Returns: A floating point value between 0 and 1 that summarizes the quality of your synthetic data.
report.get_score()
0.783449101193

get_properties()

Use this method at any point to retrieve each property that the report evaluated
Returns: A pandas.DataFrame that lists each property name and its associated score
report.get_properties()
Property Score
Column Shapes 0.841484929101
Column Pair Trends 0.744250193991
Parent Child Relationships 0.771100011144

get_details(property_name, table_name)

Use this method to get more details about a particular property.
  • (required) property_name: A string with the name of the property. One of: 'Column Shapes', 'Column Pair Trends' or 'Parent Child Relationships'
  • table_name: A string with the name of the table. If provided, you'll receive filtered results for the table.
Returns: A pandas.DataFrame that returns more details about the property for the given table
For example, the details for 'Column Shapes' shows the name of each individual column, the metric that was used to compute it and the overall score for that column.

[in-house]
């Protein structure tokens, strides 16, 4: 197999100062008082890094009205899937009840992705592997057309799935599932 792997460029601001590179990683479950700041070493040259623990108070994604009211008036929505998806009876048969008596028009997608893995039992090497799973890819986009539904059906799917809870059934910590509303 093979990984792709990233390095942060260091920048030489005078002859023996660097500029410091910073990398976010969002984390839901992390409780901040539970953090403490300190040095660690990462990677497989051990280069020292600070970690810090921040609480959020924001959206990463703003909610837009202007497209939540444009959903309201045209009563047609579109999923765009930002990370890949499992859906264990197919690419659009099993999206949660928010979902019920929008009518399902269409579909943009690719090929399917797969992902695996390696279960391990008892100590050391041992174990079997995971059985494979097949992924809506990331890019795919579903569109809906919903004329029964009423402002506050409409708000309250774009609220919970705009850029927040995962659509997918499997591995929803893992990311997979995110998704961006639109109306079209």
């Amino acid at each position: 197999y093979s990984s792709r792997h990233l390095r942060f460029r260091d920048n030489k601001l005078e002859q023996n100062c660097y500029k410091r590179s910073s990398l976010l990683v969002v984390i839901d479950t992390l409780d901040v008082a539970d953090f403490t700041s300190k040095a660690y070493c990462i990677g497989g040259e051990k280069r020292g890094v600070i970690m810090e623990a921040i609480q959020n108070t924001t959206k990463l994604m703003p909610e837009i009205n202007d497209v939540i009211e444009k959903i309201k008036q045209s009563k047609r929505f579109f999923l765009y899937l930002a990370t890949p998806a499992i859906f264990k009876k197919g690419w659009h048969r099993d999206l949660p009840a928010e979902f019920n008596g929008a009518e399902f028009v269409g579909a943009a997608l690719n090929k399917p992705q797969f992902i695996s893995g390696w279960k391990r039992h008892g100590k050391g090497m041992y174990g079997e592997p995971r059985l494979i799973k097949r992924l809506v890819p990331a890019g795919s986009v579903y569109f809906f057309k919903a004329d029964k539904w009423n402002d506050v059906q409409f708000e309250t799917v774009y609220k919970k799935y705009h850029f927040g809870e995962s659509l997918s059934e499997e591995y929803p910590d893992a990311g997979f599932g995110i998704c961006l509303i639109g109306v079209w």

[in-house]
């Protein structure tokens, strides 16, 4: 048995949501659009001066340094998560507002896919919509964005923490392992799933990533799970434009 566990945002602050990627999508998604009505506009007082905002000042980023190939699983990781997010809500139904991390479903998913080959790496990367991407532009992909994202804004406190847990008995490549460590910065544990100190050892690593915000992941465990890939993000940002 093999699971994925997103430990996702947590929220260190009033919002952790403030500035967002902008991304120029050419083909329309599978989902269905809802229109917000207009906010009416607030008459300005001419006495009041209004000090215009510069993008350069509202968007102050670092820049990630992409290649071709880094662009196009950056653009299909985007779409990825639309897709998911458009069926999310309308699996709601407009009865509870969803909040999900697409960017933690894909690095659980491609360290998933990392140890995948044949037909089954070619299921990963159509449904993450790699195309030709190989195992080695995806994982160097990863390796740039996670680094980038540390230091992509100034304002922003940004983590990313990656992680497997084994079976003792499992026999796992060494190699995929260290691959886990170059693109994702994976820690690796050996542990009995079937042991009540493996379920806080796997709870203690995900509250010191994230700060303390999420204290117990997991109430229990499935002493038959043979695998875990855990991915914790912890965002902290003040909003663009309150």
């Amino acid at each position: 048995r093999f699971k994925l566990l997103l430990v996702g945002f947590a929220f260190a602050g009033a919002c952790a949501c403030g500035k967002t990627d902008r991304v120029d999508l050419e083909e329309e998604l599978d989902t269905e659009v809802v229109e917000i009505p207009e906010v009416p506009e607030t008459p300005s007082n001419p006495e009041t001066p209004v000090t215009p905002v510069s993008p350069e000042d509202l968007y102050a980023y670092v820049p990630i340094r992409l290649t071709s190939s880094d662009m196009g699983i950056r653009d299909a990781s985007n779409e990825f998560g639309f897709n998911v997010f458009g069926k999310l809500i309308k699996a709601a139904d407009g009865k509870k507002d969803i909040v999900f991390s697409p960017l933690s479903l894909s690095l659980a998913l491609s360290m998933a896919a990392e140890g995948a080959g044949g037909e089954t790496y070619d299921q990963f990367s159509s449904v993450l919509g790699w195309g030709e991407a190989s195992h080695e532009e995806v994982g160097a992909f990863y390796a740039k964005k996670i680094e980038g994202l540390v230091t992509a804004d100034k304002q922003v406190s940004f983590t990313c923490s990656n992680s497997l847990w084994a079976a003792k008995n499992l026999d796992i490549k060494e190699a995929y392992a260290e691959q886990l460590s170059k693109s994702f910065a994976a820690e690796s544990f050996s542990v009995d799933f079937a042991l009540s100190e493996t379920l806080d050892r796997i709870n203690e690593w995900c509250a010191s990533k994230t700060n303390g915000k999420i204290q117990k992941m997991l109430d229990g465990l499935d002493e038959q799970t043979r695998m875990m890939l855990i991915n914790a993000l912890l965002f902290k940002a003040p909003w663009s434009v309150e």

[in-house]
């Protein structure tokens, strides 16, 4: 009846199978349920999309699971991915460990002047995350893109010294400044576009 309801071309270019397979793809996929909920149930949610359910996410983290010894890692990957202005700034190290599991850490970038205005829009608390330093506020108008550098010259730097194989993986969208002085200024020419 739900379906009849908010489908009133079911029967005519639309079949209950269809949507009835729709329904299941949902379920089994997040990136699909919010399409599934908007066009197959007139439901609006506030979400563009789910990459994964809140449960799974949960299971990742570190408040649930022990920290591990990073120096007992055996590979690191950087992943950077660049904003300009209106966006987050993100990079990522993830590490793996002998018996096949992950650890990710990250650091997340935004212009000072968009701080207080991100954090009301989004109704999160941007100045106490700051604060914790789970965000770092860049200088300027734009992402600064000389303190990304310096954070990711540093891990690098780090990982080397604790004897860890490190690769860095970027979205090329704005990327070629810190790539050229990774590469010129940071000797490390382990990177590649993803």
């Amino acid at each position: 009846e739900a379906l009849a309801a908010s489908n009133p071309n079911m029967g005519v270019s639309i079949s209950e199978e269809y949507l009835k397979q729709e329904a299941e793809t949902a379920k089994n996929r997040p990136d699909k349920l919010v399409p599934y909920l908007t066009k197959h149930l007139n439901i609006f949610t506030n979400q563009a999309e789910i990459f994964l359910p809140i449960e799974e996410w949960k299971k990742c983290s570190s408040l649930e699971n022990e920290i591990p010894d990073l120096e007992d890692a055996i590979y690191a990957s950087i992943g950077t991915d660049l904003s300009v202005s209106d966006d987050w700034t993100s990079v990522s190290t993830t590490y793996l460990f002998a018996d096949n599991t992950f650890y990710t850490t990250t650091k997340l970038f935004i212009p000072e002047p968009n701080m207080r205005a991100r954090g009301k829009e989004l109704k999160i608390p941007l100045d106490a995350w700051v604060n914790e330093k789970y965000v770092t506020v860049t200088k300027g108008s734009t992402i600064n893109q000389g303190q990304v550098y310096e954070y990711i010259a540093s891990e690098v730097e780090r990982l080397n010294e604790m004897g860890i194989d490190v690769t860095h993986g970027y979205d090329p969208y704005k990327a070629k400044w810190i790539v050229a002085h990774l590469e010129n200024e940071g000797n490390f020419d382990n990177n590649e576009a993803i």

report.get_details(
property_name='Column Shapes',
table_name='users')
Table Column Metric Quality Score
users purchase_amt KSComplement 0.880
users card_type TVComplement 0.690
users start_date KSComplement 0.790
...

Visualizing the report

You can visualize the properties and use the SDMetrics utilities to visualize the raw data too.

get_visualization(property_name, table_name)

Use this method to visualize the details about a property.
  • (required) property_name: A string with the name of the property. One of: 'Column Shapes', 'Column Pair Trends' or 'Parent Child Relationships'